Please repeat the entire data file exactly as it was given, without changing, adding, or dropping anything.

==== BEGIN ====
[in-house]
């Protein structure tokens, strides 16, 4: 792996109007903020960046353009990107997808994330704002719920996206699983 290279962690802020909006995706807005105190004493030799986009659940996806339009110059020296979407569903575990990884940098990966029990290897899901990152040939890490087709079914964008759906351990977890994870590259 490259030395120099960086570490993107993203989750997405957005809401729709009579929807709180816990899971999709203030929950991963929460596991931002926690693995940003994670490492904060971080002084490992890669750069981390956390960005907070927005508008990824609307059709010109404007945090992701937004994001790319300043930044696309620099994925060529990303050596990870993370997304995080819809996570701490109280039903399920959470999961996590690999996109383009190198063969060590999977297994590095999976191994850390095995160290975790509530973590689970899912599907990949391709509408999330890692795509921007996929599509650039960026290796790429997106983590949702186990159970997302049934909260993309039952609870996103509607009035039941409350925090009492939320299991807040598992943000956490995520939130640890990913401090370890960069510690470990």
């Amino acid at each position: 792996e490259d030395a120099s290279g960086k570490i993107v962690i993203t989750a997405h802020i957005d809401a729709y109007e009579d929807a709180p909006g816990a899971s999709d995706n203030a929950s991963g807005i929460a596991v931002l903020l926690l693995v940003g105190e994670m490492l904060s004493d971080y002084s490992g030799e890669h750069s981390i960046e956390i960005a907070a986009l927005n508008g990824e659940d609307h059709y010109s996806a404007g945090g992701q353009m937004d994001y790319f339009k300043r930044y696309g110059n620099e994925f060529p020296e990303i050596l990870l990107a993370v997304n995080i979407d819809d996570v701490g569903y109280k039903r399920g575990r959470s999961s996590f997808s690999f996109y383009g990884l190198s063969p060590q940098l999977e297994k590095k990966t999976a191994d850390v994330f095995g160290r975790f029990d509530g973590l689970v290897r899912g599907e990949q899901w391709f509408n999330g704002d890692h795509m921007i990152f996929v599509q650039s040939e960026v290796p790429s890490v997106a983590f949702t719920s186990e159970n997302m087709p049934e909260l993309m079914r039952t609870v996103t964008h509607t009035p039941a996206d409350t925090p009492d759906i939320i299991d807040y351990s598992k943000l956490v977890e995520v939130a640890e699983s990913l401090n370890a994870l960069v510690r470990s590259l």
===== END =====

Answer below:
[in-house]
């Protein structure tokens, strides 16, 4: 792996109007903020960046353009990107997808994330704002719920996206699983 290279962690802020909006995706807005105190004493030799986009659940996806339009110059020296979407569903575990990884940098990966029990290897899901990152040939890490087709079914964008759906351990977890994870590259 490259030395120099960086570490993107993203989750997405957005809401729709009579929807709180816990899971999709203030929950991963929460596991931002926690693995940003994670490492904060971080002084490992890669750069981390956390960005907070927005508008990824609307059709010109404007945090992701937004994001790319300043930044696309620099994925060529990303050596990870993370997304995080819809996570701490109280039903399920959470999961996590690999996109383009190198063969060590999977297994590095999976191994850390095995160290975790509530973590689970899912599907990949391709509408999330890692795509921007996929599509650039960026290796790429997106983590949702186990159970997302049934909260993309039952609870996103509607009035039941409350925090009492939320299991807040598992943000956490995520939130640890990913401090370890960069510690470990």
């Amino acid at each position: 792996e490259d030395a120099s290279g960086k570490i993107v962690i993203t989750a997405h802020i957005d809401a729709y109007e009579d929807a709180p909006g816990a899971s999709d995706n203030a929950s991963g807005i929460a596991v931002l903020l926690l693995v940003g105190e994670m490492l904060s004493d971080y002084s490992g030799e890669h750069s981390i960046e956390i960005a907070a986009l927005n508008g990824e659940d609307h059709y010109s996806a404007g945090g992701q353009m937004d994001y790319f339009k300043r930044y696309g110059n620099e994925f060529p020296e990303i050596l990870l990107a993370v997304n995080i979407d819809d996570v701490g569903y109280k039903r399920g575990r959470s999961s996590f997808s690999f996109y383009g990884l190198s063969p060590q940098l999977e297994k590095k990966t999976a191994d850390v994330f095995g160290r975790f029990d509530g973590l689970v290897r899912g599907e990949q899901w391709f509408n999330g704002d890692h795509m921007i990152f996929v599509q650039s040939e960026v290796p790429s890490v997106a983590f949702t719920s186990e159970n997302m087709p049934e909260l993309m079914r039952t609870v996103t964008h509607t009035p039941a996206d409350t925090p009492d759906i939320i299991d807040y351990s598992k943000l956490v977890e995520v939130a640890e699983s990913l401090n370890a994870l960069v510690r470990s590259l």